SWITZERLAND - Only half of Swiss pension funds are hedging their currency exposure, according to Lusenti Partners' Swiss Institutional Survey.
Some 40% of respondents did not take any action to hedge against the US Dollar, 48% did not hedge against the Euro and 62% did not feel it necessary to manage their positions in other currencies.
Where action was implemented, it was either delegated to outside briefs and fund managers and actively managed under a currency overlay program or in the form of occasional and opportunistic hedging.
The survey also showed most pension funds made few tactical decisions, but were disappointed by the results. However, pension funds preferred specialised management by asset class over balanced management.
At a time of falling markets over half (55%) of institutions took tactical action which featured either overweighting or underweighting asset classes.
However, automatic rebalancing, was applied by 28% of respondents, while 22% increased their cash positions and 20% preferred to sit tight and take a passive approach.
Only minorities changed their strategic allocation (9%), changed managers (10%), or hedged via derivatives (15%) or guaranteed-capital structured products (7%).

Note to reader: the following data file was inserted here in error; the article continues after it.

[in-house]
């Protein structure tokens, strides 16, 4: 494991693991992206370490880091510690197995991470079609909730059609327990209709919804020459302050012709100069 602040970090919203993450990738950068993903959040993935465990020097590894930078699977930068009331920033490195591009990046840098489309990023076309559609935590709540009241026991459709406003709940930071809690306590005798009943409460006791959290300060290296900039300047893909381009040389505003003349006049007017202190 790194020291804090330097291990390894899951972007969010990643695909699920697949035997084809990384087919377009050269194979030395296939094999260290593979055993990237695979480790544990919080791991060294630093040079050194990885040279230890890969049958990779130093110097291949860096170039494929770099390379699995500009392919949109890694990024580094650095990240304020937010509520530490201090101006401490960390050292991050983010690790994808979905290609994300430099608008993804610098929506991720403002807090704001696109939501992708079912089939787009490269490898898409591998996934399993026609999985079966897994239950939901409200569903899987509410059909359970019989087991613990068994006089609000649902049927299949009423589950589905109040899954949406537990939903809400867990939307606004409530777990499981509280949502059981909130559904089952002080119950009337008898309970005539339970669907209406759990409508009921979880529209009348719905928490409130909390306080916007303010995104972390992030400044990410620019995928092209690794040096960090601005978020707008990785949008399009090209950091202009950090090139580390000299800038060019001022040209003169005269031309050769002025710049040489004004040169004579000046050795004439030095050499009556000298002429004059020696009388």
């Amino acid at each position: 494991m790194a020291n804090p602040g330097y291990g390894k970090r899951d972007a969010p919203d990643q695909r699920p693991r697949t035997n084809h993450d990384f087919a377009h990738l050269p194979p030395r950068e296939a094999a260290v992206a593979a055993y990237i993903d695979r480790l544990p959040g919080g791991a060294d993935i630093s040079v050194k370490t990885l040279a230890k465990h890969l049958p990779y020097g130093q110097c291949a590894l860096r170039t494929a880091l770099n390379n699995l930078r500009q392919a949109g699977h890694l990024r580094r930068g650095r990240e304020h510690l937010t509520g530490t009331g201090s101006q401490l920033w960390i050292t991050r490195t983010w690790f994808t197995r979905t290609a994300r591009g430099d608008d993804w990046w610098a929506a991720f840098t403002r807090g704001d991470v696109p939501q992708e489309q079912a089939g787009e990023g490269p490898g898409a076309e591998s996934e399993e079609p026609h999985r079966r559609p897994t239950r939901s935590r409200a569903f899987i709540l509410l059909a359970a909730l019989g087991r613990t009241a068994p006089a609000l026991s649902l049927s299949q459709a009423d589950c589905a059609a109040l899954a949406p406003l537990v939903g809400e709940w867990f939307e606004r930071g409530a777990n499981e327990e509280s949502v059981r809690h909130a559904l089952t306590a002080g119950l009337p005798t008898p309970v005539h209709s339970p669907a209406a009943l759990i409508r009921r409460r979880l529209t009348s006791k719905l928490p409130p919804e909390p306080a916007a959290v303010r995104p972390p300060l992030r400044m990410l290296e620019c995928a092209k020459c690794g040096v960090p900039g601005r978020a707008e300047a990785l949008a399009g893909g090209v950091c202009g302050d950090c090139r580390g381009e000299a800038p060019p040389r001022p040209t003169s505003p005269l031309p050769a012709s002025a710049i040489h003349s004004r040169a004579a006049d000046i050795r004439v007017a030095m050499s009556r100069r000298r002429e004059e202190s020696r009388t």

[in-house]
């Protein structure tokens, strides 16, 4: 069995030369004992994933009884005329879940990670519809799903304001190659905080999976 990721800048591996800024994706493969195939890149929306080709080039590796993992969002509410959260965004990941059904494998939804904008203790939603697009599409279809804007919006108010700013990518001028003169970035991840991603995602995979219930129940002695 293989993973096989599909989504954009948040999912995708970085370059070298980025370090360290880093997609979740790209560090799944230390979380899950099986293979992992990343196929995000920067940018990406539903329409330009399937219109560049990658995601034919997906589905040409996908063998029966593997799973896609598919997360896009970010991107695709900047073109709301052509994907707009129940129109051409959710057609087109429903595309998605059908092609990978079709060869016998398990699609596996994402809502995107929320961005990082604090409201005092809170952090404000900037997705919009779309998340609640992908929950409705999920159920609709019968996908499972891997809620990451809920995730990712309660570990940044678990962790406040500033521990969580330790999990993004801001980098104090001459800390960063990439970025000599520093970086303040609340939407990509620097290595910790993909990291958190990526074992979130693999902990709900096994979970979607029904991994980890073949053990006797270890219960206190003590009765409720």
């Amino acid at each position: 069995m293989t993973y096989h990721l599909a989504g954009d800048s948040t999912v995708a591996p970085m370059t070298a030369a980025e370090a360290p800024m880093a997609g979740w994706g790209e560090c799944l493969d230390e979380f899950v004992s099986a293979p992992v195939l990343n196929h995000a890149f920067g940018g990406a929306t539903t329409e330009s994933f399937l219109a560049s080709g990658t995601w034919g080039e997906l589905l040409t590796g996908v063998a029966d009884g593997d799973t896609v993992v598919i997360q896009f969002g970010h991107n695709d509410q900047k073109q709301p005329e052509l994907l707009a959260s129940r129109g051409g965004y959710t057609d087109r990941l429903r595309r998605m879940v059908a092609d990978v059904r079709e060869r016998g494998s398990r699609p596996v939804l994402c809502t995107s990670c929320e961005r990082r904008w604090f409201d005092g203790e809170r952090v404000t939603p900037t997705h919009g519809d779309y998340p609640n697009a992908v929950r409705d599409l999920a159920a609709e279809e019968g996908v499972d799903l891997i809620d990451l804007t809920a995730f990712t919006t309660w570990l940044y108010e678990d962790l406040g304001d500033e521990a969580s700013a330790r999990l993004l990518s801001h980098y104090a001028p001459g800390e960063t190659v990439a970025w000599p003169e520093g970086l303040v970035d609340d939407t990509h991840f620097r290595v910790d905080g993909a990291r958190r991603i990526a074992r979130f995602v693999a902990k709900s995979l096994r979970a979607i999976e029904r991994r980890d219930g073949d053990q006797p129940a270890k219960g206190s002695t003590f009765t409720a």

Enhanced powers for The Pensions Regulator (TPR) to prosecute and fine company directors who "wilfully or recklessly" put their defined benefit (DB) pension scheme at risk will be hard to enforce, commentators say.
Melrose has pledged to contribute up to £1bn to GKN's pension schemes as part of a final offer to acquire the engineering business.
Existing master trusts will be forced to pay £41,000 when applying for authorisation under the upcoming regime, the government has confirmed.
UPDATE 2 - DWP publishes DB white paper: Stronger powers for TPR, DB chair statements to be introduced
The Pensions Regulator (TPR) will be given the power to fine company bosses who deliberately puts their defined benefit (DB) schemes at risk, the government has confirmed.